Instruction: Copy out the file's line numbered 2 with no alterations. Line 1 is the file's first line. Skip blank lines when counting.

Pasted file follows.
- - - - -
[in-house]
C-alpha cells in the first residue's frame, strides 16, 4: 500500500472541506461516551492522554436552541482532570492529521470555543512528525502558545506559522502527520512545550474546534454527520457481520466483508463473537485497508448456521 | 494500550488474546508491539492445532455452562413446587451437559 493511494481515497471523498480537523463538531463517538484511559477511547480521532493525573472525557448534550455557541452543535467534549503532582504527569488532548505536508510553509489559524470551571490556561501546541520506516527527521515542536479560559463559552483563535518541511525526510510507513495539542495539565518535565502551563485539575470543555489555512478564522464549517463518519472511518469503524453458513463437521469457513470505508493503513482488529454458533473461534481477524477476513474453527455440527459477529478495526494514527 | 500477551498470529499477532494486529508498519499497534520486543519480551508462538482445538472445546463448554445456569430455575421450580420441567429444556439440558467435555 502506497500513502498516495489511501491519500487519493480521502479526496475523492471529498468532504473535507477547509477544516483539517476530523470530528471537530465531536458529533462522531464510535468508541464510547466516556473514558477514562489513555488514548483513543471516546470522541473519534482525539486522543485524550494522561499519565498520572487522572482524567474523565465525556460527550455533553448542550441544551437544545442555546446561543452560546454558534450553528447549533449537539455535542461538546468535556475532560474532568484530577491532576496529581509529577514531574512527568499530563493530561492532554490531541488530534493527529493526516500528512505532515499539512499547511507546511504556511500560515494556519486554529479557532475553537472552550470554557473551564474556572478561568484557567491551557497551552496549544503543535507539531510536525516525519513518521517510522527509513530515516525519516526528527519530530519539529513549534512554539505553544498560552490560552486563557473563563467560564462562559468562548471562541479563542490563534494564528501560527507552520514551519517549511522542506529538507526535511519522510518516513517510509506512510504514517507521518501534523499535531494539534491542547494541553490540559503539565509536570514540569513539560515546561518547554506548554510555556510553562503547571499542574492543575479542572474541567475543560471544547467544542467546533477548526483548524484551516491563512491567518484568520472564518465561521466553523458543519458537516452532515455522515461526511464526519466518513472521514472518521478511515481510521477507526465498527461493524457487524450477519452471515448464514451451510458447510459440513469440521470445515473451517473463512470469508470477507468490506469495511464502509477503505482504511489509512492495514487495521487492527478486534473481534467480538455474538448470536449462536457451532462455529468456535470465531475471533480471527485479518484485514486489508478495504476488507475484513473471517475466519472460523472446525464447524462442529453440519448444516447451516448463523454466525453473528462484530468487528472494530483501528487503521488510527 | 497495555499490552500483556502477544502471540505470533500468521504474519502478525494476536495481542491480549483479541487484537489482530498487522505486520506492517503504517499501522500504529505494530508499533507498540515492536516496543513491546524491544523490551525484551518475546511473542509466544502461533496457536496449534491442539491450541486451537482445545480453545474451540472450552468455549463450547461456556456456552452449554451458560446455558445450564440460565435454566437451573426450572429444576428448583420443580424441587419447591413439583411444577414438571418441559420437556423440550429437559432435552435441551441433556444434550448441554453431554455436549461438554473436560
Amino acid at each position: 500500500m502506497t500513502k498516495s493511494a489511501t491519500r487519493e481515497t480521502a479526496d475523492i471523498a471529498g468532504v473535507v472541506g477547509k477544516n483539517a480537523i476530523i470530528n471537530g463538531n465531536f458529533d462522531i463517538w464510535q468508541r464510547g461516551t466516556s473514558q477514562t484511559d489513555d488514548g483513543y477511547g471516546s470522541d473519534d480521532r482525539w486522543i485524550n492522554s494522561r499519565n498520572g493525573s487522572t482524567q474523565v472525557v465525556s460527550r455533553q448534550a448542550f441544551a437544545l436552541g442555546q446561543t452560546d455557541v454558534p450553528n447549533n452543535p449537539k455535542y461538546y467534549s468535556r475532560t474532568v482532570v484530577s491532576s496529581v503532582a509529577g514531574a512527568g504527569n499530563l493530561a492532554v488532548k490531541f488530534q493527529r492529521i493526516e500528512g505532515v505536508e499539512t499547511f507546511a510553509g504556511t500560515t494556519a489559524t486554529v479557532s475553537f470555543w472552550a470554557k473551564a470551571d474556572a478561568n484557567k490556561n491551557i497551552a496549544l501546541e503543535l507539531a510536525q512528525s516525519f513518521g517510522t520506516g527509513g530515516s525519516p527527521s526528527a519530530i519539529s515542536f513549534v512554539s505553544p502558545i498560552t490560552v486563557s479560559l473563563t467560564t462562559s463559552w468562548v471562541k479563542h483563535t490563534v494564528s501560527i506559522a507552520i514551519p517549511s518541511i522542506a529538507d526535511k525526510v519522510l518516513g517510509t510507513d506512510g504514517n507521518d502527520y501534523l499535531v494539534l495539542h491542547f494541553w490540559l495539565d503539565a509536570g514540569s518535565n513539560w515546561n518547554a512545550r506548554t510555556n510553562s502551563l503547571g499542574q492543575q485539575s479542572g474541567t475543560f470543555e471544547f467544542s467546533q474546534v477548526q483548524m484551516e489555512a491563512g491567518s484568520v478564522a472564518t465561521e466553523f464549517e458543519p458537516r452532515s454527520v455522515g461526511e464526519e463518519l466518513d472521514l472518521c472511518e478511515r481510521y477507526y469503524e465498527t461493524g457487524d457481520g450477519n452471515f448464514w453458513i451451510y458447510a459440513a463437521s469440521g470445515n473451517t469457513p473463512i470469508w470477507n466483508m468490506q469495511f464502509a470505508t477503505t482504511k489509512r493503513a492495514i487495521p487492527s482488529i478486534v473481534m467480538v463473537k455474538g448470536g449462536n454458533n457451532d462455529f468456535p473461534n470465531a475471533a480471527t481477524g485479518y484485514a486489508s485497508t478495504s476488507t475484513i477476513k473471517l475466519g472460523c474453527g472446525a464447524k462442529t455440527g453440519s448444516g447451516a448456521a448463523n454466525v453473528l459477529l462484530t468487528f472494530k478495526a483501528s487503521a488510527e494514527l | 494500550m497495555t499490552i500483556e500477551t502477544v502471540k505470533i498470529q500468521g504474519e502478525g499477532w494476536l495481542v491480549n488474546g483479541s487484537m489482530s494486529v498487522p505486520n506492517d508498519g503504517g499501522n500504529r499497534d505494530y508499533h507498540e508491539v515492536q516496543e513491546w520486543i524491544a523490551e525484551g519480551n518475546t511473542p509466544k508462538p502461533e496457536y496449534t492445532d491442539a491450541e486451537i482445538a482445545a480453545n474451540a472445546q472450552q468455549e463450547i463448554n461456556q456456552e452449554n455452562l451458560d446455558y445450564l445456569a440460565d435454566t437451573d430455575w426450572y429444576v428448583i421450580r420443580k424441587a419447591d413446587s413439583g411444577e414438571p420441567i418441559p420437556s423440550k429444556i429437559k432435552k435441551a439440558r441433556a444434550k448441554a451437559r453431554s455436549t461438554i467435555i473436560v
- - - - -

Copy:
C-alpha cells in the first residue's frame, strides 16, 4: 500500500472541506461516551492522554436552541482532570492529521470555543512528525502558545506559522502527520512545550474546534454527520457481520466483508463473537485497508448456521 | 494500550488474546508491539492445532455452562413446587451437559 493511494481515497471523498480537523463538531463517538484511559477511547480521532493525573472525557448534550455557541452543535467534549503532582504527569488532548505536508510553509489559524470551571490556561501546541520506516527527521515542536479560559463559552483563535518541511525526510510507513495539542495539565518535565502551563485539575470543555489555512478564522464549517463518519472511518469503524453458513463437521469457513470505508493503513482488529454458533473461534481477524477476513474453527455440527459477529478495526494514527 | 500477551498470529499477532494486529508498519499497534520486543519480551508462538482445538472445546463448554445456569430455575421450580420441567429444556439440558467435555 502506497500513502498516495489511501491519500487519493480521502479526496475523492471529498468532504473535507477547509477544516483539517476530523470530528471537530465531536458529533462522531464510535468508541464510547466516556473514558477514562489513555488514548483513543471516546470522541473519534482525539486522543485524550494522561499519565498520572487522572482524567474523565465525556460527550455533553448542550441544551437544545442555546446561543452560546454558534450553528447549533449537539455535542461538546468535556475532560474532568484530577491532576496529581509529577514531574512527568499530563493530561492532554490531541488530534493527529493526516500528512505532515499539512499547511507546511504556511500560515494556519486554529479557532475553537472552550470554557473551564474556572478561568484557567491551557497551552496549544503543535507539531510536525516525519513518521517510522527509513530515516525519516526528527519530530519539529513549534512554539505553544498560552490560552486563557473563563467560564462562559468562548471562541479563542490563534494564528501560527507552520514551519517549511522542506529538507526535511519522510518516513517510509506512510504514517507521518501534523499535531494539534491542547494541553490540559503539565509536570514540569513539560515546561518547554506548554510555556510553562503547571499542574492543575479542572474541567475543560471544547467544542467546533477548526483548524484551516491563512491567518484568520472564518465561521466553523458543519458537516452532515455522515461526511464526519466518513472521514472518521478511515481510521477507526465498527461493524457487524450477519452471515448464514451451510458447510459440513469440521470445515473451517473463512470469508470477507468490506469495511464502509477503505482504511489509512492495514487495521487492527478486534473481534467480538455474538448470536449462536457451532462455529468456535470465531475471533480471527485479518484485514486489508478495504476488507475484513473471517475466519472460523472446525464447524462442529453440519448444516447451516448463523454466525453473528462484530468487528472494530483501528487503521488510527 | 497495555499490552500483556502477544502471540505470533500468521504474519502478525494476536495481542491480549483479541487484537489482530498487522505486520506492517503504517499501522500504529505494530508499533507498540515492536516496543513491546524491544523490551525484551518475546511473542509466544502461533496457536496449534491442539491450541486451537482445545480453545474451540472450552468455549463450547461456556456456552452449554451458560446455558445450564440460565435454566437451573426450572429444576428448583420443580424441587419447591413439583411444577414438571418441559420437556423440550429437559432435552435441551441433556444434550448441554453431554455436549461438554473436560